Essential advice on dealing with a potential swine flu pandemic
Lyndon Bird, director of the Business Continuity Institute, gives businesses advice on dealing with a potential swine flu pandemic
What is the likely impact of a swine flu pandemic on businesses?
The primary impact of a swine flu pandemic will be higher levels of staff absence than normal and for a longer period of time. As the term pandemic refers to the spread of the infection rather than the severity, the time of absence will clearly depend on the severity of the virus and any intervention that the Government may take to delay or mitigate the spread of the virus through restricting the movement of people. We recommend that businesses read this BCI advice in conjunction with advice from health authorities on how to reduce the spread of the flu virus within the work environment (e.g. the Department of Health’s “Pandemic Flu – Guidance for Businesses”).
How should they respond?
30% organisations already have a Business Continuity Plan which deals with the impact of a loss of people on keeping the organisation working according to research from the Chartered Management Institute and UK Cabinet Office. However some 57% of organisations in the same survey either had no plans or weak plans to deal with pandemics. For those who do not have a plan or the time to develop one against the BCI’s Good Practice Guidelines, there are some essential steps that need to be considered:
• What are the activities are essential to keep your business running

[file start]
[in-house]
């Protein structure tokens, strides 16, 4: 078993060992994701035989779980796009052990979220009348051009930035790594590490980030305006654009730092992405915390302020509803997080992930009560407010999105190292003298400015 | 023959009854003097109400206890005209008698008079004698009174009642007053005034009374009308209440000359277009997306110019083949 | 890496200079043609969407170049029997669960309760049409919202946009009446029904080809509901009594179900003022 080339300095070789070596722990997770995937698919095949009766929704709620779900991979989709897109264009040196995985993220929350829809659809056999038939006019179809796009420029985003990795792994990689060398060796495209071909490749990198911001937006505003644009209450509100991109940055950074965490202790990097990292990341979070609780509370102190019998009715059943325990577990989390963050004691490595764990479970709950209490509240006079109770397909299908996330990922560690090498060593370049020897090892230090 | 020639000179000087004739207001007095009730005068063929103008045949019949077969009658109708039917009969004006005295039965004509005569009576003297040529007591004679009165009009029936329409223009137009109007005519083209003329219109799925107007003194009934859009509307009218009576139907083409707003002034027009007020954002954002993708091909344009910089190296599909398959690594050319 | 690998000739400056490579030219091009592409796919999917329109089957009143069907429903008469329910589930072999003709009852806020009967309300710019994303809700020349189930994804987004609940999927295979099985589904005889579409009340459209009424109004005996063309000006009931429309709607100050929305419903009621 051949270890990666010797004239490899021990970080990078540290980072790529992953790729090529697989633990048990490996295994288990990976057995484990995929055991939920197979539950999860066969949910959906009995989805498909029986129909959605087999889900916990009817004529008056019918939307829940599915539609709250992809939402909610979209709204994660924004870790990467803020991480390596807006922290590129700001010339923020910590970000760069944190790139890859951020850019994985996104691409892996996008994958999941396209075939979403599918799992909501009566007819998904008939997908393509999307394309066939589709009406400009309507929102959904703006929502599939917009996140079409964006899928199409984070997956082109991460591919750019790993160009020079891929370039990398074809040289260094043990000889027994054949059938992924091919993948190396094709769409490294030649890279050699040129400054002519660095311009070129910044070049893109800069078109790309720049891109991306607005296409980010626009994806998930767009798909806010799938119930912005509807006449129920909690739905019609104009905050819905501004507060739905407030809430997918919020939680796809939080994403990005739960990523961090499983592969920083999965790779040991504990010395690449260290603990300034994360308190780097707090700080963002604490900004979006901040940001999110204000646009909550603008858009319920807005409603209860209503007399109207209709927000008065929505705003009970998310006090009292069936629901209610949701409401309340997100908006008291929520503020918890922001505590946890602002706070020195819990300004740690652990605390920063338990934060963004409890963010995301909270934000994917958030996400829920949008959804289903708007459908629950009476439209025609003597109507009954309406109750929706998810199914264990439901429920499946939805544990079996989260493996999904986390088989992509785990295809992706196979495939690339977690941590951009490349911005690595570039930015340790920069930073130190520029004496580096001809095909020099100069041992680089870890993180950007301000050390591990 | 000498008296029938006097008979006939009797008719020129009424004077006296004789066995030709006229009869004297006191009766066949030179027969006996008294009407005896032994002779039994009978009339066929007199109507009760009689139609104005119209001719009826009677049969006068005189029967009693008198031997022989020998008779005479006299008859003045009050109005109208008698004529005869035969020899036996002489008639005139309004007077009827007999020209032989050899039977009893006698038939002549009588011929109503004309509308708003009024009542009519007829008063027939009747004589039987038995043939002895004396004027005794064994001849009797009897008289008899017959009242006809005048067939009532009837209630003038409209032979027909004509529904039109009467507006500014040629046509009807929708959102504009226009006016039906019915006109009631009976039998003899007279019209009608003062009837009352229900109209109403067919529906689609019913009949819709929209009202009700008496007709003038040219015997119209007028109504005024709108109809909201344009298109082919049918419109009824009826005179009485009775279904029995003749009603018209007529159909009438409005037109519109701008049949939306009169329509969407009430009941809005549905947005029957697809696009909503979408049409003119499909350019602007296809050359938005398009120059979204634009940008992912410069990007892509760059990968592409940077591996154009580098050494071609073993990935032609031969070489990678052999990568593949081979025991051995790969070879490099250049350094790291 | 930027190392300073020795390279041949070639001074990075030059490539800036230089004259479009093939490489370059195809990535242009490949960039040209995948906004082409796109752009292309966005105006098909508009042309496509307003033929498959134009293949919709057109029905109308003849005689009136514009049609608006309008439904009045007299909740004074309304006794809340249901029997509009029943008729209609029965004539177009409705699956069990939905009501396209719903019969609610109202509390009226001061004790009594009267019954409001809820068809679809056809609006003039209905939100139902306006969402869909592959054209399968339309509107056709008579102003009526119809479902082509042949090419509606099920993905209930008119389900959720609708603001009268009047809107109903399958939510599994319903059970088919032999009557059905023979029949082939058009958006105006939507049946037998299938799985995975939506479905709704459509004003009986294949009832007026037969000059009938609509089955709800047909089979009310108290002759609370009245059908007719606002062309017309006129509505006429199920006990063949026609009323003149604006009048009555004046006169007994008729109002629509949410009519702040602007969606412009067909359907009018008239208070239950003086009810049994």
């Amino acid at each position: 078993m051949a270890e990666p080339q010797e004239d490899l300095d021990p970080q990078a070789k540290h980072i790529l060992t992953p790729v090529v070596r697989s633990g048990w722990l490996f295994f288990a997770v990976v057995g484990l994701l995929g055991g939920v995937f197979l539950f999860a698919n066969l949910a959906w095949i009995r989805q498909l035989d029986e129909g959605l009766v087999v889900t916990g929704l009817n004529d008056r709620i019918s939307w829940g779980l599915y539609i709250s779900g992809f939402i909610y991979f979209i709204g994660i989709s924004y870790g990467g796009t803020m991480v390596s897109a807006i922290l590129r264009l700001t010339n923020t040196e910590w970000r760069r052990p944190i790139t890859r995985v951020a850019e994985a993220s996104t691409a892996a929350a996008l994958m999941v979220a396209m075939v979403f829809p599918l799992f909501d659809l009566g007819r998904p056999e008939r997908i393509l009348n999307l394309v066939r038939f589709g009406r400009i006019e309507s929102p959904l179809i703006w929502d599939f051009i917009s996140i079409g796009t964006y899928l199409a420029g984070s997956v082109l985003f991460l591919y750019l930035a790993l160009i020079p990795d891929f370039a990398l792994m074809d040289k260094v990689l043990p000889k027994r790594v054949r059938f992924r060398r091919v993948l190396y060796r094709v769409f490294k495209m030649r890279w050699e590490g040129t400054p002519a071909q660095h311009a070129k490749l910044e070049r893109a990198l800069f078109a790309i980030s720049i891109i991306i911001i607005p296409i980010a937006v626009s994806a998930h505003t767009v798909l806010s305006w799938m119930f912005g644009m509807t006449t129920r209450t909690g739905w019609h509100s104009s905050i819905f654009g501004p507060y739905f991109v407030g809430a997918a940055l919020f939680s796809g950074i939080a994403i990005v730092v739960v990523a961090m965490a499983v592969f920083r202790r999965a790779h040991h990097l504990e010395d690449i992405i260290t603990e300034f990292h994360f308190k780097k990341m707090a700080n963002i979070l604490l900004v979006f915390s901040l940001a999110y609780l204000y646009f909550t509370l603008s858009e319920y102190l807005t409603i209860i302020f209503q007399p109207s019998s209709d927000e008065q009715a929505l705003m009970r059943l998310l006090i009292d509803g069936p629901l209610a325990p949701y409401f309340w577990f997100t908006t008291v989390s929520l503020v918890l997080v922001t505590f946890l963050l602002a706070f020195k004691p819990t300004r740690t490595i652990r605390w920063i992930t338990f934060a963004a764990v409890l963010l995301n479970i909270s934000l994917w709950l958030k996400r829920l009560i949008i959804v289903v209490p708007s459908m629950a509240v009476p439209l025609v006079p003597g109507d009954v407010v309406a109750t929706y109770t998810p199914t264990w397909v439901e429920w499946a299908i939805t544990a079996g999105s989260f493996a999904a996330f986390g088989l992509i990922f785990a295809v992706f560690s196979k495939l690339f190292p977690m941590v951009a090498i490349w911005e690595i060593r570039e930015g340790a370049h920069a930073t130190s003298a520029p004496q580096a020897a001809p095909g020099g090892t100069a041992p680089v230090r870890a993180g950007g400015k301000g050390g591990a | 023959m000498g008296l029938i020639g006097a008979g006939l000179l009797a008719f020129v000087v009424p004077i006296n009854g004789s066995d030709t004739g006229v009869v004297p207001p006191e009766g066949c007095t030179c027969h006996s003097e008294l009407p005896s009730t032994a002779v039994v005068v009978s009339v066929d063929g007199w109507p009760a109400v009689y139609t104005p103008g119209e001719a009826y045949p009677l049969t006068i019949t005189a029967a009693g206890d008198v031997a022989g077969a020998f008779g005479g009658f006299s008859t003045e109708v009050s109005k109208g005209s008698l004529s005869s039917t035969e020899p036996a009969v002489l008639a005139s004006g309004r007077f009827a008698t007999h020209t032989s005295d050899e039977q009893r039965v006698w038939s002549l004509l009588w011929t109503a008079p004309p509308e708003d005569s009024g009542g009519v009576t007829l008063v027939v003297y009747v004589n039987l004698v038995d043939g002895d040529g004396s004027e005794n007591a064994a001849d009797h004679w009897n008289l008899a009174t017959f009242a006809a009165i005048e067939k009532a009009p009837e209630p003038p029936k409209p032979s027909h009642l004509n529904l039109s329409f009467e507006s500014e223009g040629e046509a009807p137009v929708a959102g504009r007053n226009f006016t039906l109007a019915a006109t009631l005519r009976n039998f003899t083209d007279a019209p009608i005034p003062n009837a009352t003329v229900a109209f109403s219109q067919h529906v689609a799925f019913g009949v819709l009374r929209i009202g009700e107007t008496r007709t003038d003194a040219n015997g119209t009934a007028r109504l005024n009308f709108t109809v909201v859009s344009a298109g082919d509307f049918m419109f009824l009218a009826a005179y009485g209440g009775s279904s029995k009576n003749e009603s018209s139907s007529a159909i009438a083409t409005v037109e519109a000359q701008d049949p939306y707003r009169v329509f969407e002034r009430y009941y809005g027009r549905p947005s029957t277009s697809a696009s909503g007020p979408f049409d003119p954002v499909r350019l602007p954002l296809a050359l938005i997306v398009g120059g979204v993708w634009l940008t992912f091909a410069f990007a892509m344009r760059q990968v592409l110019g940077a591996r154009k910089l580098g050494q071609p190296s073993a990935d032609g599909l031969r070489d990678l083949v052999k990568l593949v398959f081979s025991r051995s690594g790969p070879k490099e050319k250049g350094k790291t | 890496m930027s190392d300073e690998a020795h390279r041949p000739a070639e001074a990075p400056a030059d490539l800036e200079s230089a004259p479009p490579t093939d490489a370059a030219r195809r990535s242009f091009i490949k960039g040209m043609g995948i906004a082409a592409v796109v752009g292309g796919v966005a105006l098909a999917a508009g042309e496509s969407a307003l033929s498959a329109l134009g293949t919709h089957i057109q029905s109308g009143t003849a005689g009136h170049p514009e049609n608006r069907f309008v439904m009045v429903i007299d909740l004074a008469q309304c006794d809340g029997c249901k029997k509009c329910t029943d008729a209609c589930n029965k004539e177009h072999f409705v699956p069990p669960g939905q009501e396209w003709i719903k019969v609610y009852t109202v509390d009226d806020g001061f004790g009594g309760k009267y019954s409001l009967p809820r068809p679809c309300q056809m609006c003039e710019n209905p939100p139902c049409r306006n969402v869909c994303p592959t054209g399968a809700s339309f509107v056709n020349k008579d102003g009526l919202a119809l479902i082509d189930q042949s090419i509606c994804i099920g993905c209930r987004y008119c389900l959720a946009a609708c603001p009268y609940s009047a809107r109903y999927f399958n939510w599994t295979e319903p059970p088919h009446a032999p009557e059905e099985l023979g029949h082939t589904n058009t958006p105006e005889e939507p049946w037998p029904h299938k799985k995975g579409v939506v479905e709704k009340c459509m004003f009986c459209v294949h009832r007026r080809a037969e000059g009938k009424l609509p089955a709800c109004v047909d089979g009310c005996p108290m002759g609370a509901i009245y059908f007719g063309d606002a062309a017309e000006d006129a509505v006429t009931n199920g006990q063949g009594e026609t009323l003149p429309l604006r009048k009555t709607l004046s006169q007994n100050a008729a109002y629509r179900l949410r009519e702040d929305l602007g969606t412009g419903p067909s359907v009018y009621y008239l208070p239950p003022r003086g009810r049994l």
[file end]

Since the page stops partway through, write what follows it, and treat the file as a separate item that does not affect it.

You will not be able to do everything. If you are in a people intensive business or key aspects of your business rely on people, you will need to prioritise what is most important to keep it running. Remember that your suppliers and customers will be doing the same, so communicate with them.
You also need to review staff policies and insurance policies to make sure you have the flexibility you may require and cover for staff and interruptions to your business.
• Where are you going to continue to run your business
You may need to enable staff to work from home or different office locations. You may find that customers or suppliers will help you out as well.
• Who are you relying upon
You are not going to have a choice on who falls ill, but you might want to reduce the likelihood of infection by reducing human contact for those with key skills, who cannot be easily replaced.
• When are you going to take these actions
National governments and public health agencies will provide guidance on the extent and severity of the pandemic. It is likely that they will have a process of increasing mitigating measures depending on the profile of the flu virus. Your response needs to reflect the advice you receive from these sources.
If schools and child care facilities are closed then many businesses will see a significant increase in absence rates beyond those enforced through illness alone. You should look at validating your thinking/plan against absence levels of at least 25% and up to 50% for periods of two and four weeks respectively in order to really understand the impact that the pandemic could bring.
• How are you going to implement these steps
You need to work out who is going to perform the key tasks to deliver on the plan you have developed. Communication with staff will be key as you will need their goodwill and support to work through the disruption. They will be anxious and have their own problems. You also need to plan how you will respond to enquiries from customers and suppliers, and potentially the media.
• How does business continuity planning help
Hopefully taking these measures will mean that organisations can ensure they keep trading through a pandemic even if they cannot deliver all of the services that they would normally provide. More fundamentally if you are well prepared then you are more likely to be able to respond faster to the initial disruption, maintain a level of continuity and recover quicker back to normal business operations. In addition customers and suppliers will recognise organisations that seem to be well managed in difficult times and this will clearly improve brand and reputational value when the recovery occurs.
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